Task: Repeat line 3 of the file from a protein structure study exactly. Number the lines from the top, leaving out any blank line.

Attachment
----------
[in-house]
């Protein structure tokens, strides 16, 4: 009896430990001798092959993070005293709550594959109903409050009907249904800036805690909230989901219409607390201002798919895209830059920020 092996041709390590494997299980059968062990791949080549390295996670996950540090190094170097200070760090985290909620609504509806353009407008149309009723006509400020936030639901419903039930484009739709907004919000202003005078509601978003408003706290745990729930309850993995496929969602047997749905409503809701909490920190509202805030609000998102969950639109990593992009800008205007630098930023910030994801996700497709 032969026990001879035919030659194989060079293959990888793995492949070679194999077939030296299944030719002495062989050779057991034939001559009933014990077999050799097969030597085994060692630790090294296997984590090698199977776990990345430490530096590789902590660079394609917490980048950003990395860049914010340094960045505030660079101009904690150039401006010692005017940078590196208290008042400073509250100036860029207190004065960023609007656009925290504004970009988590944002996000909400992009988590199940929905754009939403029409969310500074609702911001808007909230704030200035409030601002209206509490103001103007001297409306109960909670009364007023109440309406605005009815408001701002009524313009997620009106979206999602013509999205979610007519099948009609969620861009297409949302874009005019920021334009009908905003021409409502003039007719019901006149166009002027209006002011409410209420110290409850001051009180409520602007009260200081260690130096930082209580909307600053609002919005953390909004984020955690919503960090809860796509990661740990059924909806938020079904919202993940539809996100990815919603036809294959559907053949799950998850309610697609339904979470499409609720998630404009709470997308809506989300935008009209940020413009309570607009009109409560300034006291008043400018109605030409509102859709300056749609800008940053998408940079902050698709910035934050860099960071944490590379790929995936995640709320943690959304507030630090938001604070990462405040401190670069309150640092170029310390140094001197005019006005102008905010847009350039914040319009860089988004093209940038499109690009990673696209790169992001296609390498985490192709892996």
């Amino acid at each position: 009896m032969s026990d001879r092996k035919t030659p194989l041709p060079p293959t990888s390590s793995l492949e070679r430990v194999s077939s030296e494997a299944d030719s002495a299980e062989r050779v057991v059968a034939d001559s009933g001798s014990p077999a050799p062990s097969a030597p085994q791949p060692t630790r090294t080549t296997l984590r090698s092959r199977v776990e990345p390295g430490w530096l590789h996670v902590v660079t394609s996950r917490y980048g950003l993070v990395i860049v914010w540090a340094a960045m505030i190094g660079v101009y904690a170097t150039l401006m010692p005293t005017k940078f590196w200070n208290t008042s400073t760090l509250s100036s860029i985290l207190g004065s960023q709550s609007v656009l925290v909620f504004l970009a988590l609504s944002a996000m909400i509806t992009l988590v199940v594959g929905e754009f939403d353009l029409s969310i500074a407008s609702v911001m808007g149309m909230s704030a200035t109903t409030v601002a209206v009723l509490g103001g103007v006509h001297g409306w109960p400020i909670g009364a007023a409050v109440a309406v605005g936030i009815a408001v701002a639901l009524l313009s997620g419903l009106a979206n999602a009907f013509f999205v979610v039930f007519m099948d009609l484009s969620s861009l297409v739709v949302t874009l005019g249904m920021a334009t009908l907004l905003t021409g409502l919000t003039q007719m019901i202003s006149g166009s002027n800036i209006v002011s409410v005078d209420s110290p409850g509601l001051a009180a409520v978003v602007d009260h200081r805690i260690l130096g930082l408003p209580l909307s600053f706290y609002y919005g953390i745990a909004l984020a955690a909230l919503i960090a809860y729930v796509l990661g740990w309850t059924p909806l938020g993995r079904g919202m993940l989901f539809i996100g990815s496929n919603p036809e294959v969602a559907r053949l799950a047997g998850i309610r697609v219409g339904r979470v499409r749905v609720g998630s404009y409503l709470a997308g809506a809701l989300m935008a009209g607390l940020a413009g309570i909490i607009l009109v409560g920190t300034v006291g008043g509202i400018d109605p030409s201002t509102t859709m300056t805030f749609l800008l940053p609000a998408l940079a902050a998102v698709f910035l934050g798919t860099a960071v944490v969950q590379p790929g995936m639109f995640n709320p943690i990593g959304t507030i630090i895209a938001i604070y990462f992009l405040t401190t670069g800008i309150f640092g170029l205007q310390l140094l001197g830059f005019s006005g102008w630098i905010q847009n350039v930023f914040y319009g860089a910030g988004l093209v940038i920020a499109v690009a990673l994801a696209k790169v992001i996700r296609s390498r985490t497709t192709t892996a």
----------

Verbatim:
């Amino acid at each position: 009896m032969s026990d001879r092996k035919t030659p194989l041709p060079p293959t990888s390590s793995l492949e070679r430990v194999s077939s030296e494997a299944d030719s002495a299980e062989r050779v057991v059968a034939d001559s009933g001798s014990p077999a050799p062990s097969a030597p085994q791949p060692t630790r090294t080549t296997l984590r090698s092959r199977v776990e990345p390295g430490w530096l590789h996670v902590v660079t394609s996950r917490y980048g950003l993070v990395i860049v914010w540090a340094a960045m505030i190094g660079v101009y904690a170097t150039l401006m010692p005293t005017k940078f590196w200070n208290t008042s400073t760090l509250s100036s860029i985290l207190g004065s960023q709550s609007v656009l925290v909620f504004l970009a988590l609504s944002a996000m909400i509806t992009l988590v199940v594959g929905e754009f939403d353009l029409s969310i500074a407008s609702v911001m808007g149309m909230s704030a200035t109903t409030v601002a209206v009723l509490g103001g103007v006509h001297g409306w109960p400020i909670g009364a007023a409050v109440a309406v605005g936030i009815a408001v701002a639901l009524l313009s997620g419903l009106a979206n999602a009907f013509f999205v979610v039930f007519m099948d009609l484009s969620s861009l297409v739709v949302t874009l005019g249904m920021a334009t009908l907004l905003t021409g409502l919000t003039q007719m019901i202003s006149g166009s002027n800036i209006v002011s409410v005078d209420s110290p409850g509601l001051a009180a409520v978003v602007d009260h200081r805690i260690l130096g930082l408003p209580l909307s600053f706290y609002y919005g953390i745990a909004l984020a955690a909230l919503i960090a809860y729930v796509l990661g740990w309850t059924p909806l938020g993995r079904g919202m993940l989901f539809i996100g990815s496929n919603p036809e294959v969602a559907r053949l799950a047997g998850i309610r697609v219409g339904r979470v499409r749905v609720g998630s404009y409503l709470a997308g809506a809701l989300m935008a009209g607390l940020a413009g309570i909490i607009l009109v409560g920190t300034v006291g008043g509202i400018d109605p030409s201002t509102t859709m300056t805030f749609l800008l940053p609000a998408l940079a902050a998102v698709f910035l934050g798919t860099a960071v944490v969950q590379p790929g995936m639109f995640n709320p943690i990593g959304t507030i630090i895209a938001i604070y990462f992009l405040t401190t670069g800008i309150f640092g170029l205007q310390l140094l001197g830059f005019s006005g102008w630098i905010q847009n350039v930023f914040y319009g860089a910030g988004l093209v940038i920020a499109v690009a990673l994801a696209k790169v992001i996700r296609s390498r985490t497709t192709t892996a």